|25||Jung et al., IEEE Journal of Solid-State Circuits, Nov. 1996, 1575-1583, vol. 31, No. 11.|
|26||Klinke et al., A very-high-slew-rate CMOS operational amplifier, IEEE Journal of Solid-State Circuits, 1989, 744-746, 24 vol.|
|27||Lee, A new approach for the floating-gate MOS nonvolatile memory, Applied Physics Letters, Oct. 1977, 475-476, vol. 31, No. 7, American Institute of Physics.|
|28||Lin et al., Novel Source-Controlled Self-Verified Programming for Multilevel EEPROM's, IEEE Transactions on Electron Devices, Jun. 2000, 1166-1174, vol. 47, No. 6.|
|29||M. Specht et al, Novel Dual Bit Tri- Gate Charge Trapping Memory Devices, IEEE Electron Device Letters, vol. 25, No. 12, Dec. 2004, pp. 810-812.|
|30||Ma et al., A Dual-bit Split-Gate EEPROM (DSG) Cell in Contactless Array for Single-Vcc High Density Flash Memories, IEEE, 1994, 57-60.|
|31||Martin, Improved Circuits for the Realization of Switched-Capacitor Filters, IEEE Transactions on Circuits and Systems, Apr. 1980, 237-244, vol. CAS-27.|
|32||Mitchell et al., A new self-aligned planar array cell for ultra high density EPROMS, 1987.|
|33||Oshima et al., Process and Device Technologies for 16Mbit EPROMs with Large-Tilt-Angle Implanted P-Pocket Cell, IEEE, Dec. 1990, Ch. 2865-4/90/0000-0095, pp. 5 2 1-5 2 4, San Francisco, California.|
|34||Pickar, Ion Implementation is Silicon-Physics, Processing, and Microelectronic Devices, Applied Solid State Science, 1975, 151-241, vol. 5, Academic Press.|
|35||Pickar, Ion Implementation is Silicon—Physics, Processing, and Microelectronic Devices, Applied Solid State Science, 1975, 151-241, vol. 5, Academic Press.|
|36||P-N Junction Diode, Physics of semiconductor devices, 1981, Ch. 2, "A Wiley-Interscience Publication", John Wiley & Sons Publishers.|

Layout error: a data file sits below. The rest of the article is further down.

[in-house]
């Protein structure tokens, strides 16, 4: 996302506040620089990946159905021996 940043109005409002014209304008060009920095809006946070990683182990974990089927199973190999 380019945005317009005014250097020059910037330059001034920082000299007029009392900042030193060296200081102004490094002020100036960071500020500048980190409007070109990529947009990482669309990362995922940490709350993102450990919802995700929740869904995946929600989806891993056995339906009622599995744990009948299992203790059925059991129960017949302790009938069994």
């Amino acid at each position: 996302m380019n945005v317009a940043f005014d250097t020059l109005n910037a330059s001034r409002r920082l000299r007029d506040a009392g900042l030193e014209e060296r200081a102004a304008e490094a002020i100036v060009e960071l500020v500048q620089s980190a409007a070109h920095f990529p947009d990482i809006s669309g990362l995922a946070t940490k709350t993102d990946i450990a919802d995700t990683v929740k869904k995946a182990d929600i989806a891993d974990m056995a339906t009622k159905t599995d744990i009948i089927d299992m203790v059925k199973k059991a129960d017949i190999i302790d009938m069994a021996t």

|37||Ricco et al., Nonvolatile Multilevel Memories for Digital Applications, Dec. 1998, 2399-2421, vol. 86, No. 12, Institute of Electrical and Electronics Engineers, Inc.|
|38||Roy Anirban, "Characterization and Modeling of Charge Trapping and Retention in Novel Multi-Dielectric Nonvolatile Semiconductor Memory Devices", Microelectronics Laboratory, Sherman Fairchild Center, Department of Computer Science and Electrical Engineering, Bethlehem, Pennsylvania, p. 1-35, 1989.|
|39||Shor et al, paper WA2.04.01-Self regulated Four phased charge pump with boosted wells, ISCAS 2002.|
|40||Shor et al, paper WA2.04.01—Self regulated Four phased charge pump with boosted wells, ISCAS 2002.|
|41||Tseng et al., "Thin CVD Stacked Gate Dielectric for ULSI Technology", IEEE, pp. 321-214; 1993, 13.1.1-13.1.4.|
|42||U.S. Appl. No. 08/902,890, filed Jul. 30, 1997, Eitan.|
|43||Umezawa et al., A 5-V-Only Operation 0.6-mum Flash EEPROM with Row Decoder Scheme in Triple-Well Structure, IEEE Journal of Solid-State Circuits, 1992, 1540, vol. 27.|
|44||Umezawa et al., A 5-V-Only Operation 0.6-μm Flash EEPROM with Row Decoder Scheme in Triple-Well Structure, IEEE Journal of Solid-State Circuits, 1992, 1540, vol. 27.|
|45||Yoon, Sukyoon, et al., A Novel Substrate Hot Electron and Hole Injection Structure with a double-implanted buried-channel MOSFET, IEEE Transactions on Electron Devices, Dec. 1991, p. 2722, vol. 38, No. 12.|
|Citing Patent||Filing date||Publication date||Applicant||Title|
|US20140003156 *||Jul 2, 2012||Jan 2, 2014||Deping He||Erase operations with erase-verify voltages based on where in the erase operations an erase cycle occurs|
|Mar 18, 2013||FPAY||Fee payment|
Year of fee payment: 4
|Sep 13, 2005||AS||Assignment|
Owner name: SAIFUN SEMICONDUCTORS LTD., ISRAEL
Free format text: ASSIGNMENT OF ASSIGNORS INTEREST;ASSIGNORS:LUSKY, ELI;EITAN, BOAZ;REEL/FRAME:016525/0522
Effective date: 20050721
Owner name: SAIFUN SEMICONDUCTORS LTD.,ISRAEL
Free format text: ASSIGNMENT OF ASSIGNORS INTEREST;ASSIGNORS:LUSKY, ELI;EITAN, BOAZ;US-ASSIGNMENT DATABASE UPDATED:20100223;REEL/FRAME:16525/522